Money & Career

5 misconceptions about employment insurance

5 misconceptions about employment insurance

Photography by © Image by: Photography by © Author: Canadian Living

Money & Career

5 misconceptions about employment insurance

After 35 years of working for the same company, Elizabeth found herself receiving a severance package.

One month out of work became two, which then became six, and soon Elizabeth found herself dipping into her savings and applying for employment insurance (EI). But a few weeks after applying, she was told she wasn’t eligible for benefits: She had waited too long to apply.

Elizabeth took her case to her local Board of Referees, an independent board of three people who listen to claimants who have been denied benefits and are now appealing the decision.

Elizabeth never got her benefits. Here are the five most common misconceptions people have about EI that disqualify them from receiving their benefits.

1. "I can apply for EI anytime."

You must apply for benefits within 30 days of losing your employment. "Then, if you’re denied benefits, you have 30 days to appeal that decision," says Cathy Davis, the executive director for Labour Community Services of Peel in Mississauga, Ont. "Since EI payroll deductions are mandatory, you should pursue your right to collect benefits."

2. "I received a severance package, so I can’t apply for EI yet."

You still must apply for benefits within 30 days of losing your job. Your severance package will be evaluated by the Human Resources Skills and Development Commission (HRSDC), then, at the end of that allocation, you may be entitled to receive benefits if you’re still unemployed.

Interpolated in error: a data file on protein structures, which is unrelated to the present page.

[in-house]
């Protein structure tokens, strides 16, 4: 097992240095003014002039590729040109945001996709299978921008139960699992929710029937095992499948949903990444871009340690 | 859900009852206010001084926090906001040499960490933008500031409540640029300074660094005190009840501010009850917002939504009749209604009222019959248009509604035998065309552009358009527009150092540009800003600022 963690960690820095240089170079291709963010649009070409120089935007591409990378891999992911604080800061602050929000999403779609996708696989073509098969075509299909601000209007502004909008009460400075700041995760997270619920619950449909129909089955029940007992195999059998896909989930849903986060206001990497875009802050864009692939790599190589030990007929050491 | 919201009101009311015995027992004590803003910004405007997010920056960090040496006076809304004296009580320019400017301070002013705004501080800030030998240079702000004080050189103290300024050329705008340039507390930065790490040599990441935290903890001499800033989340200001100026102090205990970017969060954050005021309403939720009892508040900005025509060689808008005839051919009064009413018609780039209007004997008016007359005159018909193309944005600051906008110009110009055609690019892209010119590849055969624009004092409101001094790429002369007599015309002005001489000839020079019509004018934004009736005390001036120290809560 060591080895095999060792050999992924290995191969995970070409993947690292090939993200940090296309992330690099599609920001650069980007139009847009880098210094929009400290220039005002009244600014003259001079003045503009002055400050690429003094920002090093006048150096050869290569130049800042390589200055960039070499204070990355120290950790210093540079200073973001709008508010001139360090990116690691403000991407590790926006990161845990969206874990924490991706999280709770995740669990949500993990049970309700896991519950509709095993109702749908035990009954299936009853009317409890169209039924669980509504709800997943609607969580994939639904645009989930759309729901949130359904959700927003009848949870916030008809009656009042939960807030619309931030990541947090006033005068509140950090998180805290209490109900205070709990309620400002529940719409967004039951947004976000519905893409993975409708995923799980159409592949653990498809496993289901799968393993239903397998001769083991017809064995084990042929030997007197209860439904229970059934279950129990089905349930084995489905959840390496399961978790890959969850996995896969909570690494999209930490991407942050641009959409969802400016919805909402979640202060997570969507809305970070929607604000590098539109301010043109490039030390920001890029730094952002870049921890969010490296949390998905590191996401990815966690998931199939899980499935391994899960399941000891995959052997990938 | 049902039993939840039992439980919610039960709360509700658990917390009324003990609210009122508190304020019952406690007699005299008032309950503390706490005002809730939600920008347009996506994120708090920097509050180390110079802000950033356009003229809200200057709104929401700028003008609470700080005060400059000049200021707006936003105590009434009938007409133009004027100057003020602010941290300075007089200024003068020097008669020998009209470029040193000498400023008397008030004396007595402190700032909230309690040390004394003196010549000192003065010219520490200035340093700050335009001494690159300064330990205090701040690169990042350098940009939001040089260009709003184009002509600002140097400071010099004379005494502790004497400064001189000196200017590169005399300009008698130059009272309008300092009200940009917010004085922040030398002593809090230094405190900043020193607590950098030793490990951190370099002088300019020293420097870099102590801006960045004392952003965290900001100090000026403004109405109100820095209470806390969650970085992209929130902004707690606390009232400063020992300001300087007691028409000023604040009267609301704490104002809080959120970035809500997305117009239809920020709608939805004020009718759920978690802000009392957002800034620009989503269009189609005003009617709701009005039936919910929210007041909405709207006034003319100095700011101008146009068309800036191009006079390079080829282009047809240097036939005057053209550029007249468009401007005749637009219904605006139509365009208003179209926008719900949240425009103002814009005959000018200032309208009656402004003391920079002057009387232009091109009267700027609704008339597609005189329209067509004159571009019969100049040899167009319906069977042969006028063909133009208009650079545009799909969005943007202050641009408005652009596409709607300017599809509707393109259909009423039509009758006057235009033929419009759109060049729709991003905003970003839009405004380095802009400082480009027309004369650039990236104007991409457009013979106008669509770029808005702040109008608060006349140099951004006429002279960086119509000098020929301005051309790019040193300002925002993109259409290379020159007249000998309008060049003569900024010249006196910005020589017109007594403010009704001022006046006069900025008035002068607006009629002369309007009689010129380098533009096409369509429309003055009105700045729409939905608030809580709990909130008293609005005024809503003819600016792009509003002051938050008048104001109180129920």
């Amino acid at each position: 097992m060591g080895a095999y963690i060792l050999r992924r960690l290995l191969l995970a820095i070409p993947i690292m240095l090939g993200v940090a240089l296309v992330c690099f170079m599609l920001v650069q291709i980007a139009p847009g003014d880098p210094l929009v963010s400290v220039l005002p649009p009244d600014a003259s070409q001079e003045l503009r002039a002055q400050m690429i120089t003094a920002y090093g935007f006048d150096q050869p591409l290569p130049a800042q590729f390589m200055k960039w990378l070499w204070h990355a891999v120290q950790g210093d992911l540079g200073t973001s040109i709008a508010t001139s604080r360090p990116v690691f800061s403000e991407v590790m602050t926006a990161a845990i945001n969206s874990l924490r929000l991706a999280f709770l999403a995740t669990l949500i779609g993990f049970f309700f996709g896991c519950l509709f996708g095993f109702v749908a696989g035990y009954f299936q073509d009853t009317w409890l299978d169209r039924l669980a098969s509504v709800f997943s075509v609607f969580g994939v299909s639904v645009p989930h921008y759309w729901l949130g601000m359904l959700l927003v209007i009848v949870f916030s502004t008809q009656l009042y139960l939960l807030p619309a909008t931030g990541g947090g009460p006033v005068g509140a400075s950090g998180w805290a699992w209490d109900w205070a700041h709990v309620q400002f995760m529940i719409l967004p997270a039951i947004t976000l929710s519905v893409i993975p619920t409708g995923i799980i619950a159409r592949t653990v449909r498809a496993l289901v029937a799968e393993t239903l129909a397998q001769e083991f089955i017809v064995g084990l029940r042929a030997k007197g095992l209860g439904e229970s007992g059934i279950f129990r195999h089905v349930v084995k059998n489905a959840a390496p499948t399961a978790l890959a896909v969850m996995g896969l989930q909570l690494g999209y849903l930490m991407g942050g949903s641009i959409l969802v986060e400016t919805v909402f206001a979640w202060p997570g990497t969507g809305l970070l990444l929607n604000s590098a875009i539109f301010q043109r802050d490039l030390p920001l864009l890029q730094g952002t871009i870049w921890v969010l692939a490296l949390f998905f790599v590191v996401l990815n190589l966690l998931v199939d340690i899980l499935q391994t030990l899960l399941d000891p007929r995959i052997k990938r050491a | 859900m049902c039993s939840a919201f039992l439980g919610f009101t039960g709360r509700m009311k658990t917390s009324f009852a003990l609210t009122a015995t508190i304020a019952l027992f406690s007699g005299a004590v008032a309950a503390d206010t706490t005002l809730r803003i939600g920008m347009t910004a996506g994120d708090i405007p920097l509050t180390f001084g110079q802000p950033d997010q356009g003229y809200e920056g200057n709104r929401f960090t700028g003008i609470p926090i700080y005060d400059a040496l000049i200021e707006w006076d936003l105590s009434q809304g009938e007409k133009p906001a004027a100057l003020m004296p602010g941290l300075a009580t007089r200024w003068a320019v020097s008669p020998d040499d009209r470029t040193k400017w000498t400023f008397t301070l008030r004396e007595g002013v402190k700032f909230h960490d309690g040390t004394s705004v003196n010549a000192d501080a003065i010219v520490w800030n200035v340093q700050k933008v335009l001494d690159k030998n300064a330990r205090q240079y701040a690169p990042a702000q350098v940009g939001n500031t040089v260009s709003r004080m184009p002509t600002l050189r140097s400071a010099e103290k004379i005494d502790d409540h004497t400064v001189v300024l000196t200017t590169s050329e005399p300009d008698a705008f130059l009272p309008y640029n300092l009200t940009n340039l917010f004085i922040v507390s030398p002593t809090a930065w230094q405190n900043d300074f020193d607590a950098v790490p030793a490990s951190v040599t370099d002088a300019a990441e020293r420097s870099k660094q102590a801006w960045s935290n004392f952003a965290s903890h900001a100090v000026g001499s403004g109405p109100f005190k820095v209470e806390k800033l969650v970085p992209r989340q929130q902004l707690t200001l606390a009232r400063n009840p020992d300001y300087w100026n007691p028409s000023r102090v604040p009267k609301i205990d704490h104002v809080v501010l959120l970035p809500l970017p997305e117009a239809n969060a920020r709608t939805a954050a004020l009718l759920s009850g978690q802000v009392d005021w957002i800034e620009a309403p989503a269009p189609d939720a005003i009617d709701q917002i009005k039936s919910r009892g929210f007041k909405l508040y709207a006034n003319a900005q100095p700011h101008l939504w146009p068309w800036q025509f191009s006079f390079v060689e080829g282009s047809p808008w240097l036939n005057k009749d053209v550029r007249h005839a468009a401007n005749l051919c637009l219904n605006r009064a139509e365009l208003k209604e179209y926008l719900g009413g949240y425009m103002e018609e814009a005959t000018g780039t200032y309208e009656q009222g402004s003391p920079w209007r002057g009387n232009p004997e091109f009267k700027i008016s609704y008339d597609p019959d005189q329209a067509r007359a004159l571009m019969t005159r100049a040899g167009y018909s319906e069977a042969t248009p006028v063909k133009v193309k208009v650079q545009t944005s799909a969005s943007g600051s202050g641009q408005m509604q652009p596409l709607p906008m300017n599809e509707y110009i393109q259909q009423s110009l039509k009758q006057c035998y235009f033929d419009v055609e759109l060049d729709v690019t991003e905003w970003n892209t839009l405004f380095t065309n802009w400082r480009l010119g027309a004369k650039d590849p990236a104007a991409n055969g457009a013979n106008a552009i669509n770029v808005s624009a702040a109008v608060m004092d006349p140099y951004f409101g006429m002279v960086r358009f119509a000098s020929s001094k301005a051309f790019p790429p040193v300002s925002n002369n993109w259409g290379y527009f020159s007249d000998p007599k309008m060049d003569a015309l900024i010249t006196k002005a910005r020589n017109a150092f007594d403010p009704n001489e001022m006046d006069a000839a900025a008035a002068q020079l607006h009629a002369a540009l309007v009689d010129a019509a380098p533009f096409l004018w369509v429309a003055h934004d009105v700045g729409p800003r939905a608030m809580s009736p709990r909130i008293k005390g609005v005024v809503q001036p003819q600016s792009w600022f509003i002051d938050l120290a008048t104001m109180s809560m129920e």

"Many people think that they cannot apply for EI until after their severance packages run out," says Nicole Vaillancourt, a lawyer in Collingwood, Ont. "You must apply within 30 days of your last day of work, regardless of the reason you’re no longer working and whether or not you’re receiving payments from your previous employer."

3. "I’ll receive benefits if I go back to school to update my skills."

Don’t assume that upgrading yourself to become more marketable will automatically mean you’re eligible for benefits. You must be approved by the HRSDC to take any training. If you choose to take courses on your own, do not expect to receive benefits.

4. "I’m not working, so I’m free to travel out of my area."
You must report any travelling you do, because it makes you unavailable to look for work and therefore ineligible to collect benefits during that time.

5. "I can’t apply for benefits until I get my Record of Employment (ROE)."

You can apply for benefits online or in person without your ROE. Your employer is responsible for providing your ROE to the HRSDC within a reasonable period of time (usually 15 days). If they fail to do so, the HRSDC will retrieve it for you.

This story was originally titled "To Your Benefit" in the October 2012 issue.

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Money & Career

5 misconceptions about employment insurance